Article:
A High-Powered Workforce

With the second largest civilian workforce in the nation, 10.9 million workers make up the Texas workforce. In the past ten years the state has added 1.4 million new jobs.

The Texas education system plays a large role in creating a highly-skilled workforce. From 2003-2004, Texas ranked third in the nation in total public education expenditures, and higher education in Texas shows our state is making the grade. With 35 public universities, 38 private colleges and universities,50 community college districts, nine medical schools or health science centers and four technical college campuses, Texas now has more than 1 million students enrolled in institutions of higher learning. Texas also boasts the nation’s third largest pool of graduate scientists and the second largest pool of graduate engineers.

“Texas offers us the infrastructure support and resources we need to run our business,” said Jim Wiseman, vice-president of corporate affairs, Toyota Motor Manufacturing North America.

Retail Activity

Texas has attracted many retail companies seeking to expand operations due to our sound business infrastructure. The retail industry in Texas has grown 1.4 percent in 2005, creating 21,300 jobs in the state. During the last twelve months, retail sales totaled $327 billion.

“State economic development representatives, county commissioners, the City of Austin and the Austin School District clearly lived up to the Texas slogan ‘Wide Open for Business.’ They worked earnestly to make this deal a success. We had a very aggressive multiphase move schedule, and officials guided us through the rules instead of putting up roadblocks. They also continue to work with us after the expansion, to make sure we have what we need,” said Mike Kincade, senior director of IT operations and Austin technology site manager for The Home Depot, in a recent interview with Forbes Magazine.

The Home Depot, a recipient of a grant from the Texas Enterprise Fund, is expected to create approximately 500 jobs and 343new jobs respectively at its central Texas location.

Cabelas, one of the nation’s largest outfitters for hunting, fishing, and outdoor gear is also a recent TEF recipient. Cabelas opened two new Texas stores in Fort Worth and Buda earlier this year, which have a total of 375,000 square feet. Known for attracting outdoor enthusiasts with in-store education centers and museum quality wildlife displays, the two Cabelas locations are expected to attract more than 10 million visitors in the first year of operations. Almost half of the visitors are expected to come from outside Texas and spend more than $1 billion on goods and services in Texas alone. In addition, Texas is home to retail giants listed among the Top Retailers of 2005, including J.C. Penny, 7-Eleven, H.E.B. Whole Foods Markets, Neiman Marcus, RadioShack, Michaels Stores and Zales.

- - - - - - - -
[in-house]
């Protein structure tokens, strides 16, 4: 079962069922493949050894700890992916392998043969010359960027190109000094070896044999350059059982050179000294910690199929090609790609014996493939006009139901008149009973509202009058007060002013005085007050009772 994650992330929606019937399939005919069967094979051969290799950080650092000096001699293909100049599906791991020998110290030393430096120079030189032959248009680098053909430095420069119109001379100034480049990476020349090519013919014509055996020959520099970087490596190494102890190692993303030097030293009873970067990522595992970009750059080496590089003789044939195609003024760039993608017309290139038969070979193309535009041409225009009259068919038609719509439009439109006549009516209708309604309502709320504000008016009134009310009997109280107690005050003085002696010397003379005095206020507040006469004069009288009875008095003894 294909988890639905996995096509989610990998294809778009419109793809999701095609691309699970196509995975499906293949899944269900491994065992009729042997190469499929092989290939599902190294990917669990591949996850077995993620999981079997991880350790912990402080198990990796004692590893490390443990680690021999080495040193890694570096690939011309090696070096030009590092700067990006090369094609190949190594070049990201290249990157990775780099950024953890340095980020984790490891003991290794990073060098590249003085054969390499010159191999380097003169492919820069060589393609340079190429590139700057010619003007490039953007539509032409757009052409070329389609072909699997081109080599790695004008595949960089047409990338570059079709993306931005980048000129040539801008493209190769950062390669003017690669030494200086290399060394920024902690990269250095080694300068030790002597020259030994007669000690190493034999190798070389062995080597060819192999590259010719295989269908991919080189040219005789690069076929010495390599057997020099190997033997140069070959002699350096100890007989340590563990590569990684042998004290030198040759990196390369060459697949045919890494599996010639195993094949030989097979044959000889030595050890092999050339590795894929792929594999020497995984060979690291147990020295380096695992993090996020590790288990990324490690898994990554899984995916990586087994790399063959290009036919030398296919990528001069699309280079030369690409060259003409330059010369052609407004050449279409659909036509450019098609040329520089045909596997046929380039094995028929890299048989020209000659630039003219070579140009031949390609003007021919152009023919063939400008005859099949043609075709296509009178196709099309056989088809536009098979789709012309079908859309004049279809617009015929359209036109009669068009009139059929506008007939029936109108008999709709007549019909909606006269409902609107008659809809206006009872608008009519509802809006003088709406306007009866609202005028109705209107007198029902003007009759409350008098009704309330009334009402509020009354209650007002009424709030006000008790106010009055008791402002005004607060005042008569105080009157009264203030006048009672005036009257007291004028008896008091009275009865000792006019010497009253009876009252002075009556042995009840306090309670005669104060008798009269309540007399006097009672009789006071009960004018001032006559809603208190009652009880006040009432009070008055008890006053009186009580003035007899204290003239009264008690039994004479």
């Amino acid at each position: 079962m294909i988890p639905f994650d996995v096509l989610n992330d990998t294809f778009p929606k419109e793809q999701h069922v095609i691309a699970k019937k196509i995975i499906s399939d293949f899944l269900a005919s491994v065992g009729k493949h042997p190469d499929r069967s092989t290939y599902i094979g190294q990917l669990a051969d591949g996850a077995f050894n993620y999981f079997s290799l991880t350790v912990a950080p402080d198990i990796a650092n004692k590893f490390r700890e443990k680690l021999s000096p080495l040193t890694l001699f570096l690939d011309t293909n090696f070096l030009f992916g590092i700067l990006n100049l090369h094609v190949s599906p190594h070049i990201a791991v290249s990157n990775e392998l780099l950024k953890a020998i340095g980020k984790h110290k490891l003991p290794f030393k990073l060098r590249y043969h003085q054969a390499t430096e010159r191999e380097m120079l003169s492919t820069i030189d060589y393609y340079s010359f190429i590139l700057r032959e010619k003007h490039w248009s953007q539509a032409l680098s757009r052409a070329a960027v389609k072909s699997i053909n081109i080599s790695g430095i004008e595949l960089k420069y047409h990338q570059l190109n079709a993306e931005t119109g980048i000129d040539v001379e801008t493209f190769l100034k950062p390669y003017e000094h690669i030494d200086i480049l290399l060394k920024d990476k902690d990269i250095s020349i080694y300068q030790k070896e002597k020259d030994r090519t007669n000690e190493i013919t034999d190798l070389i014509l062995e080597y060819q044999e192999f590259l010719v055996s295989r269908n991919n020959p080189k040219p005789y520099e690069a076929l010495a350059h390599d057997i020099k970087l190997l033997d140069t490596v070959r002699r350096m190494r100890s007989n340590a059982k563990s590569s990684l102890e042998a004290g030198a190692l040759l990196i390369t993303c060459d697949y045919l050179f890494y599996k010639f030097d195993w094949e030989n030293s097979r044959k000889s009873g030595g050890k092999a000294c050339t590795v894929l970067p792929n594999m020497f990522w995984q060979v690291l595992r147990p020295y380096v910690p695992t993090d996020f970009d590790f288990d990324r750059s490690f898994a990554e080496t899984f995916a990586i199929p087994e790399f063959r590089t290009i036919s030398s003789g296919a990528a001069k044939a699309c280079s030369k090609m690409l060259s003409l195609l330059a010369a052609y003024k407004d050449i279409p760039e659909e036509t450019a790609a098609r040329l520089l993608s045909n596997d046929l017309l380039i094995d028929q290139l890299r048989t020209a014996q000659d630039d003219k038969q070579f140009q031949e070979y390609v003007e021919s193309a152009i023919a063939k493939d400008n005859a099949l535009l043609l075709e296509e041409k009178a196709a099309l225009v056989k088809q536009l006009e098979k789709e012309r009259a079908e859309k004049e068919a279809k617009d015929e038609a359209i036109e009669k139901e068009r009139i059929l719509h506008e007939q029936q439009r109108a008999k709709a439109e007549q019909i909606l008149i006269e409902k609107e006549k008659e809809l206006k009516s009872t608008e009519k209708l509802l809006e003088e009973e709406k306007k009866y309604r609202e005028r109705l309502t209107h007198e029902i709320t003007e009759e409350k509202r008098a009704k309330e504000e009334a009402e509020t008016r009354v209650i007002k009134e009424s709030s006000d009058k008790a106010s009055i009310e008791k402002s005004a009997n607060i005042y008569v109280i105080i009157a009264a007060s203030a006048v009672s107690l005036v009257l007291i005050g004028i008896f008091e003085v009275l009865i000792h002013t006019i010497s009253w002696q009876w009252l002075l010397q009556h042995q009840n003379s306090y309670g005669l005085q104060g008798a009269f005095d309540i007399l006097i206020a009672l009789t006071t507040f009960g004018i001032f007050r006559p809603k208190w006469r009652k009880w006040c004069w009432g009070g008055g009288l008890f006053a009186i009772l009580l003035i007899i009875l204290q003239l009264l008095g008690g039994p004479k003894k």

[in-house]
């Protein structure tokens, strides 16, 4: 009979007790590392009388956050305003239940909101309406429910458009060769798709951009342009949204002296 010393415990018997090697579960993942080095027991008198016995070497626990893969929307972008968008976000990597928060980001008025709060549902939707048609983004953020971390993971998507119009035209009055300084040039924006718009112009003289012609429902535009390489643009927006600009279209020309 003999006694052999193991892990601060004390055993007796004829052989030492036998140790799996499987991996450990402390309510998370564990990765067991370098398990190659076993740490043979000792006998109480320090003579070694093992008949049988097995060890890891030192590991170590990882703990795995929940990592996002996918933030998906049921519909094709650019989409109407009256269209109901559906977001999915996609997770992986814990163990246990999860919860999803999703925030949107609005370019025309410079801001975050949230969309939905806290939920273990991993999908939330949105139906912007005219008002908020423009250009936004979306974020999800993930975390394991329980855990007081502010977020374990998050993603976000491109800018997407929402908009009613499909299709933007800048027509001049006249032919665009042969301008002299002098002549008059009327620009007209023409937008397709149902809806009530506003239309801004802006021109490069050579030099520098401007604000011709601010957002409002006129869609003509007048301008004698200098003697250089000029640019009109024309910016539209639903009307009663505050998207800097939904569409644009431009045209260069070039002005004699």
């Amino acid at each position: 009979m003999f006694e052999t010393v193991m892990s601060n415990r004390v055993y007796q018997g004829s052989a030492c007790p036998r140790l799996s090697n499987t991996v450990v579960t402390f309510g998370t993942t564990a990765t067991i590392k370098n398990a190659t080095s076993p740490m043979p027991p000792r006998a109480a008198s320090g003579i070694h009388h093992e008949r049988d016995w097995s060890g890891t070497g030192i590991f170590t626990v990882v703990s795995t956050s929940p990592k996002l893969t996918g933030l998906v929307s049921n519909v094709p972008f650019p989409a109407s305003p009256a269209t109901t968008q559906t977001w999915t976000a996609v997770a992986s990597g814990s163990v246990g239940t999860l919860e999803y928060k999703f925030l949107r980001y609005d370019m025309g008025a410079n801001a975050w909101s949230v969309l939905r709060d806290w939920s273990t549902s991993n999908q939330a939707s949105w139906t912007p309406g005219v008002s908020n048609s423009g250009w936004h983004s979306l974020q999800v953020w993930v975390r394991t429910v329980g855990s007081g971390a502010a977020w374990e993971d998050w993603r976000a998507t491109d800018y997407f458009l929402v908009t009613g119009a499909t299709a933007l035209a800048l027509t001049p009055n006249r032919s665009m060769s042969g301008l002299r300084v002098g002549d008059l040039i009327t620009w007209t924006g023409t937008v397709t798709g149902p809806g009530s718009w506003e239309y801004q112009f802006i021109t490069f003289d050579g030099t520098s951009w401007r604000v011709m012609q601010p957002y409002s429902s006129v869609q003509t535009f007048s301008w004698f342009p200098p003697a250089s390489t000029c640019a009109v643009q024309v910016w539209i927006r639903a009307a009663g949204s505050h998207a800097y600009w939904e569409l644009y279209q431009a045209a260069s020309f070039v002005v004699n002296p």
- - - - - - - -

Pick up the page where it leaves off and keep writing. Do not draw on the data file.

Food Processing

As of July 2005, Texas had a total of 1,423 food manufacturing firms, 1,666 food manufacturing establishments and employed over 91,000 workers in the food processing industry. Tyson Foods and Ruiz Foods in 2005 expanded their operations in Texas, creating an estimated 2,000 jobs. Both companies are recipients of TEF grants and will bring $146 million in total capital investments to the state.

“We’re growing fast, and we saw a need to follow the Hispanic population beyond California,” said Bryce Ruiz, executive vice president of Ruiz Foods, in a recent Forbes Magazine interview.

Ruiz Food’s signature brand El Monterey® is the leading brand of frozen Mexican food in the U.S. Other food manufacturers that are major employers in Texas include Pilgrim’s Pride, Bimbo Bakeries U.S.A, Frito-Lay Inc. and Excel Co.

“The State of Texas was extremely responsive in locating an existing building for us, offered great incentives, and moved quickly,” Ruiz added.“The availability and quality of the area’s skilled labor and hourly workers allows us to run a technically advanced business and react quickly to large customer orders.”

Texas—A Smart Choice for Business

Texas is committed to making the state an attractive place for business and industry. For proof that Texas is a place where business and industry can thrive, site seekers need only to look to the highly-skilled Texas workforce, reliable statewide transportation routes, abundant natural resources, diverse economic base, and an unmatched quality of life for employees. Texas is a smart choice for business.